I know there have been insightful threads on here about how much resonance is felt with the donor, so I don't mean to repeat the conversation, but I need a little help working through this issue.

I'm caught up right now in the quality of the essays on SG's site. There are so many misspellings and grammatical errors! It's shocking to me. Intelligence is very important to DH and me. We are both highly educated, but neither of us cares about status or material success (and unfortunately our income and wealth reflect that!). So we are not looking for intelligence so we can produce some some power broker baby, but we both have a love for language and curiosity and continual learning, and we want to pass that on to our child/ren. I feel concerned at the low quality of the profiles at SG. A typo here and there is one thing, but this seems beyond that. Either they don't know correct grammar and spelling or they did not take much care in creating their profiles. Either way, it gives me pause.

ON THE OTHER HAND, I know that education does not = intelligence, and that at least some of what DH and I want for our child/ren comes from the "nurture" side of the equation. I have many relatives who did not go to college, and some of them are smart as whips and others kind of sunk into their circumstances without developing their smarts very much. But I think the potential was there for either scenario. So I don't want to dismiss a potential donor just because they can't distinguish "there" from "their," even though it's like nails on a chalkboard to me. The obvious answer is to go to an agency instead, as they have more well-educated donor, but there's the aforementioned lack of financial resources.

Do we go broke to get an educated donor we feel great about or do we conserve our funds for our family's future needs and use a donor we're merely OK with? That's a question only DH and I can answer. I'm just curious if anyone else struggled with this issue and what you decided and how it turned out.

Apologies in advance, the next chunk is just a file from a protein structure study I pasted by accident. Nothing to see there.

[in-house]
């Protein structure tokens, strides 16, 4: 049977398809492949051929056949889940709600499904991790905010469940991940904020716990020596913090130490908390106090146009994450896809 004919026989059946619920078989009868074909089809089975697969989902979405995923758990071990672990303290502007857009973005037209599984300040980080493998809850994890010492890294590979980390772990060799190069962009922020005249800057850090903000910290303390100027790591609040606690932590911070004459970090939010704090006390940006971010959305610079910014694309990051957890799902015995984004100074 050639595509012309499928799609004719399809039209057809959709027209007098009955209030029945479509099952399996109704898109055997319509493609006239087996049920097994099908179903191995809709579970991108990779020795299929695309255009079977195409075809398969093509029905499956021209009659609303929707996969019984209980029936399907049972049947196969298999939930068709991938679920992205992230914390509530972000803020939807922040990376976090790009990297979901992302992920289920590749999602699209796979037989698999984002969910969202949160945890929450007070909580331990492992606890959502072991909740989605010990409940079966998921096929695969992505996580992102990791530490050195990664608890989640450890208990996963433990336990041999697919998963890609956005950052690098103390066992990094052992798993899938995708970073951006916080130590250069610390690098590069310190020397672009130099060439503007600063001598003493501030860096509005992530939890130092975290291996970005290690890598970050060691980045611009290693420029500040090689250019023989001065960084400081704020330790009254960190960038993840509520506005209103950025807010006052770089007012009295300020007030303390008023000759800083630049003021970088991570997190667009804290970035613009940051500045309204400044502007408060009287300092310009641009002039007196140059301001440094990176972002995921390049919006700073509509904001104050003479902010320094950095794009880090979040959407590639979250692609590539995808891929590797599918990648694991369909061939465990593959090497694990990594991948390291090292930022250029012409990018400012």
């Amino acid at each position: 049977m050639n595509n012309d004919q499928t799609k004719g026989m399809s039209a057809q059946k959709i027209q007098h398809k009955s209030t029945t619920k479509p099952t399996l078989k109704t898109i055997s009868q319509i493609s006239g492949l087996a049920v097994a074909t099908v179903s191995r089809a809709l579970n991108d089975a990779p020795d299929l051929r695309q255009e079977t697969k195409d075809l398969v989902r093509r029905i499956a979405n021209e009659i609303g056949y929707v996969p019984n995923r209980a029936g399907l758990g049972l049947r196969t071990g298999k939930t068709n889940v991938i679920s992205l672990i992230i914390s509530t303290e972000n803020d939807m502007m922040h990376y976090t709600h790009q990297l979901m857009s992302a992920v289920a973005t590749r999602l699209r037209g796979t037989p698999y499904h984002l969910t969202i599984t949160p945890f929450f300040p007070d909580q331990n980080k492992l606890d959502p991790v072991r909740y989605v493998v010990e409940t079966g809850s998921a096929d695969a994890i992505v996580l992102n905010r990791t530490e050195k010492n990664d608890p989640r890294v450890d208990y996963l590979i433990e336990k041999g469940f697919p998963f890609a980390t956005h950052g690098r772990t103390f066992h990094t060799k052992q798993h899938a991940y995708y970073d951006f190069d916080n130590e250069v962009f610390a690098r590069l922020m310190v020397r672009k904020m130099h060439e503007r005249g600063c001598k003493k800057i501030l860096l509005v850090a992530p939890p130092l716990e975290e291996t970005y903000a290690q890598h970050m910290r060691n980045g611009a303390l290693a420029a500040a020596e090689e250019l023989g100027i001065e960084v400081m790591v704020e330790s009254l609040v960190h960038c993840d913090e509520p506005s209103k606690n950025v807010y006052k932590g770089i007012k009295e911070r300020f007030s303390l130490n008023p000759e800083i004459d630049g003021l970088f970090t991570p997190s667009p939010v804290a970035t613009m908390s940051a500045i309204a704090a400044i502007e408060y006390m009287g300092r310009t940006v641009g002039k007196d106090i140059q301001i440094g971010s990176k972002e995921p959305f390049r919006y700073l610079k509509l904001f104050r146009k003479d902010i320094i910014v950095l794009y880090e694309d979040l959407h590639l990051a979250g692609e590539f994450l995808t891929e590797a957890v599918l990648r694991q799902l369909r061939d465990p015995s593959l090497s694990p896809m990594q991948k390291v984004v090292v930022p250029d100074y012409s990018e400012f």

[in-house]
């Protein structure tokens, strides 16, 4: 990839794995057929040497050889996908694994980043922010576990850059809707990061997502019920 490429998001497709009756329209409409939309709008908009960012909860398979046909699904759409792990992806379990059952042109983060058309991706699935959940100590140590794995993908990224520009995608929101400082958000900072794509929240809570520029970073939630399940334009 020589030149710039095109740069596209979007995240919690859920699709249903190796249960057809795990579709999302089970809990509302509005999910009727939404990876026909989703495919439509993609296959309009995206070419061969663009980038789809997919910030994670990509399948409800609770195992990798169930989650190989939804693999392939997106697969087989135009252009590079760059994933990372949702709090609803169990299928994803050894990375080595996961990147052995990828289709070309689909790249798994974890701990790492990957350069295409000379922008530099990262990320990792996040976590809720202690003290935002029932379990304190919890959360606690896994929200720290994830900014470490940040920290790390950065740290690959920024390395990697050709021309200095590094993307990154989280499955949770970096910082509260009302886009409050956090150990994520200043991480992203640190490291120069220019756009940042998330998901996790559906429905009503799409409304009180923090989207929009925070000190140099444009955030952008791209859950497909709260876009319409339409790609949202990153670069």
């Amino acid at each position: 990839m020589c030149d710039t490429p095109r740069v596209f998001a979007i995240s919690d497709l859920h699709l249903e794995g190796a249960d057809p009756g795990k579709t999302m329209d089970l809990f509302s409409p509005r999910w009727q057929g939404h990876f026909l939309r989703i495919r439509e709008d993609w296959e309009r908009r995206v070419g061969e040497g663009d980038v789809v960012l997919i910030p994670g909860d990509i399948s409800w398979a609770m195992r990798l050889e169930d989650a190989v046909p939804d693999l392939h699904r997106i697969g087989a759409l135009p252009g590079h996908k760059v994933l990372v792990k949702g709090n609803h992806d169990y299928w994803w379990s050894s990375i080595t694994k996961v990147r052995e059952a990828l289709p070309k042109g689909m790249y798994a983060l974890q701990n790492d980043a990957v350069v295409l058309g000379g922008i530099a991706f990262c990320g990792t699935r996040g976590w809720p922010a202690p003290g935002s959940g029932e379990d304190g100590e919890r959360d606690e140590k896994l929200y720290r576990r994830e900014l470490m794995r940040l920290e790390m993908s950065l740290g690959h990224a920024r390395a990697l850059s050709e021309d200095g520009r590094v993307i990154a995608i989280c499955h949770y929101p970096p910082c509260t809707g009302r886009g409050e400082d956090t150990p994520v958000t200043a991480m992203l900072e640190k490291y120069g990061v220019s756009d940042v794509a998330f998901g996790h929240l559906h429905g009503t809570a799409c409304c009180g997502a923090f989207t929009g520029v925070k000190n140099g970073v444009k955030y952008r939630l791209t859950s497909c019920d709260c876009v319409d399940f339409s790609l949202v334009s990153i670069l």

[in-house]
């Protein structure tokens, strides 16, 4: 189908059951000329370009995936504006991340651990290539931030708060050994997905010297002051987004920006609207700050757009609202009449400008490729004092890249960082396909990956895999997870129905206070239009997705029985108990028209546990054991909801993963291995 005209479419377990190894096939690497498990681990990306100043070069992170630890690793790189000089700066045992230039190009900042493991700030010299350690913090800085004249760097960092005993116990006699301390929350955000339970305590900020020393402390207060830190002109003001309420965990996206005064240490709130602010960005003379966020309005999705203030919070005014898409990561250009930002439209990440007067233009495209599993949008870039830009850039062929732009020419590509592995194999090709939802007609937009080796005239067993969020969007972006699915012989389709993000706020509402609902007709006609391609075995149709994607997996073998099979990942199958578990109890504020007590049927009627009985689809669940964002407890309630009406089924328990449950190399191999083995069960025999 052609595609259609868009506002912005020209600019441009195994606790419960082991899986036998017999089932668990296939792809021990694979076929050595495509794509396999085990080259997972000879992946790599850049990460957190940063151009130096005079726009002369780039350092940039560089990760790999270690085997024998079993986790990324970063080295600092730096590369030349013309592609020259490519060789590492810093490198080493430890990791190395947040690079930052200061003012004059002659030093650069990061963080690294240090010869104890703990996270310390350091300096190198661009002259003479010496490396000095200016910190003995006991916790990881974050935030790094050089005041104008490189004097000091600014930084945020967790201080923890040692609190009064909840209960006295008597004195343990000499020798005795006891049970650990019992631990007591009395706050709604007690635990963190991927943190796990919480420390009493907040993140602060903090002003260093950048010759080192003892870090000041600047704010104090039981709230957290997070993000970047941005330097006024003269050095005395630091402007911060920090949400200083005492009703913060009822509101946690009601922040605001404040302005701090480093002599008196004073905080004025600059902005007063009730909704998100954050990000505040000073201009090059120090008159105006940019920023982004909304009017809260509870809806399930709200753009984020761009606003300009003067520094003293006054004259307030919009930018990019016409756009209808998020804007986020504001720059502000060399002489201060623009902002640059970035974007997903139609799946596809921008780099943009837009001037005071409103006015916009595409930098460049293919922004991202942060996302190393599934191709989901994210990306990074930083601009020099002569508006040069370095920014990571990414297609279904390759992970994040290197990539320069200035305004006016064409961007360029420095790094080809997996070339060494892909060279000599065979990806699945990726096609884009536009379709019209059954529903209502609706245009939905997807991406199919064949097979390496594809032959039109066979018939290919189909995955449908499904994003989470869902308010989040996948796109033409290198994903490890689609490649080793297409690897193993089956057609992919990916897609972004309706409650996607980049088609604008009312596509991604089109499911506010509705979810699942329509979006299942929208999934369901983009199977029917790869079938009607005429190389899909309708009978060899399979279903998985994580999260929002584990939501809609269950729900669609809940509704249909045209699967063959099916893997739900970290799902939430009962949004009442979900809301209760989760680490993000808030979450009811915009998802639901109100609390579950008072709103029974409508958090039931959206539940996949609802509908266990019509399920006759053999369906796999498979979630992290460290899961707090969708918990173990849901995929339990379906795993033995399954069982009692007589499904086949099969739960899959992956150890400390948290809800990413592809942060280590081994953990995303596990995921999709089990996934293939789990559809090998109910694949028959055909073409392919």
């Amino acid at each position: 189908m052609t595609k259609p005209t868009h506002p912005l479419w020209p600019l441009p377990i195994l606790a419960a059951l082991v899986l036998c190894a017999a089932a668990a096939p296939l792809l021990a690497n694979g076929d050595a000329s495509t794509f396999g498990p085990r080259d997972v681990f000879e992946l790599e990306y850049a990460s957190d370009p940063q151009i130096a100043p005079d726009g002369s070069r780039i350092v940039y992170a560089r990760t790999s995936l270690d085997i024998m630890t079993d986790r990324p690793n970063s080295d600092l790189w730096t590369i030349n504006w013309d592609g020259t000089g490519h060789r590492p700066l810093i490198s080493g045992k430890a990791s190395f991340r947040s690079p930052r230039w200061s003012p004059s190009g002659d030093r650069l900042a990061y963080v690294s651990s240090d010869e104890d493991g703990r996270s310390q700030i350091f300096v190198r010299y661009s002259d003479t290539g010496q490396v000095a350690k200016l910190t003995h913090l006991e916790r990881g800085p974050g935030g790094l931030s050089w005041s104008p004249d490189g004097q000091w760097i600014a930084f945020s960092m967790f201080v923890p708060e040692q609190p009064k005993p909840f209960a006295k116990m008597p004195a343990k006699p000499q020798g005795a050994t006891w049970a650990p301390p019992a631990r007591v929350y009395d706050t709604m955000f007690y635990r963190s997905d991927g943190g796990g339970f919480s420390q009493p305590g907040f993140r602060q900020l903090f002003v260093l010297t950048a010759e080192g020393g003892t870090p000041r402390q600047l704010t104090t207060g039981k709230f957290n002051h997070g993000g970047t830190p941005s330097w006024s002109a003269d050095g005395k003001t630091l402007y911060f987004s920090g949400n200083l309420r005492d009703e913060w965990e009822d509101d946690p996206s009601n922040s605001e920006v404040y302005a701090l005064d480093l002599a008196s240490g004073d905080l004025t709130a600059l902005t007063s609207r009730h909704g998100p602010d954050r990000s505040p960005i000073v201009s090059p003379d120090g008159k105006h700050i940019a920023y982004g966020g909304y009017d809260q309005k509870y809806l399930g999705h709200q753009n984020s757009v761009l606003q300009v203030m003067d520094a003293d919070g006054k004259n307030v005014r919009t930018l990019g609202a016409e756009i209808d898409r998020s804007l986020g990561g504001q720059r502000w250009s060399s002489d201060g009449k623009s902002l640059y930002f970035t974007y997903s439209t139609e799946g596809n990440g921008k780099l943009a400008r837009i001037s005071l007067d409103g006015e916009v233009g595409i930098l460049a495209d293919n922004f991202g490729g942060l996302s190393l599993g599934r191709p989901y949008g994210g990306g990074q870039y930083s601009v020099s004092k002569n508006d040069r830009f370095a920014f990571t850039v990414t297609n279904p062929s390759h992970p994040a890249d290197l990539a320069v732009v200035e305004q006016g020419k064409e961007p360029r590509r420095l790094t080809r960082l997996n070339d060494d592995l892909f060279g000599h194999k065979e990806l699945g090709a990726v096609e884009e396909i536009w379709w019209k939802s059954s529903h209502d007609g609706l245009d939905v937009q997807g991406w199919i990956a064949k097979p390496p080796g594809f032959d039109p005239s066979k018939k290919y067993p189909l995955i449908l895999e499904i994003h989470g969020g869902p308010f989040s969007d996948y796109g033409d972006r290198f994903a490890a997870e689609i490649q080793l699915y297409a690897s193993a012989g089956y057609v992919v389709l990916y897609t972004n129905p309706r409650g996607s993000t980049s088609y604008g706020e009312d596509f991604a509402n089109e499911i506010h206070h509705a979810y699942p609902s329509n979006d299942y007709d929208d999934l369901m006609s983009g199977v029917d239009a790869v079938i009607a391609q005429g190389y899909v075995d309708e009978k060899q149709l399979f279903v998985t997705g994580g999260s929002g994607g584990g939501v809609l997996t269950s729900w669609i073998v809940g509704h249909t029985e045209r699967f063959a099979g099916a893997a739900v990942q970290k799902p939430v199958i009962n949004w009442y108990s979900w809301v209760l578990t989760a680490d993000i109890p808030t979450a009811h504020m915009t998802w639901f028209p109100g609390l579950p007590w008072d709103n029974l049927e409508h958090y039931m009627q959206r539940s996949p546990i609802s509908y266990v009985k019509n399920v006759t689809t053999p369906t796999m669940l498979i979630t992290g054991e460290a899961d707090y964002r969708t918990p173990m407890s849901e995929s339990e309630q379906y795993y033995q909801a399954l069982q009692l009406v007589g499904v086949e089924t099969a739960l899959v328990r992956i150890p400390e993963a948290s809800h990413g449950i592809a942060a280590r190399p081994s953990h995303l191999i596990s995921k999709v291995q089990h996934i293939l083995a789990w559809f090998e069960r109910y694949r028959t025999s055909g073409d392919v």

Didn't intend for this to be so long! And I hope I don't offend anyone with my emphasis on the superiority of being educated. It's just where I am right now, and I'm looking for insight and perspective. Thanks for any thoughts!
I kept taking a look at the pool while I waited to be cleared and there were 3-4 donors I thought were great but they got snapped up quickly. When we finally could choose a donor there was a more limited pool but we found somebody we liked and then she disappeared so we had to choose again. Again had less to choose from but one popped onto the system the day after we were looking again and she sounded pretty good. For me college education was a key and for DH it was (believe it or not) skin tone. He is very fair and wanted our child to have a shot at being able to stay out in the sun. Anyway, our donor was there in the morning and all 3 recips were complete by the next day. I do think the good ones go fast.
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Anonymous
Anonymous

November 4th, 2011, 9:07 pm #10

There were six kids in our family with the same parents; two with genius IQs, three average, and one low.

My DH, God rest his soul, scraped his way through high school because he'd rather be out in the wilderness hunting, trapping, and fishing. Among other things, he was intelligent, business savvy, insightful, artistic and a fantastic carpenter/builder. His grammar, usage, handwriting, and spelling were simply awful when he wrote.

Education does not equal intelligence or high IQ. A five year old can have a higher IQ than a thirty-five year old with a PHD. While DH was never tested and never spent a day in college, I am certain that his IQ would have tested higher than my above average IQ.

My stance is to not worry too much about it. To a certain extent, we are all rolling the dice with DE.
We would be equally rolling the dice with OE. There are so many factors affecting how we turn out that you just can't control it. Also, even eye colour is a polygenetic trait, far more complex than a+b=c, not to mention somethng more complex like intelligence. Having said that, I also tried to find an intelligent donor for the same reasons as you.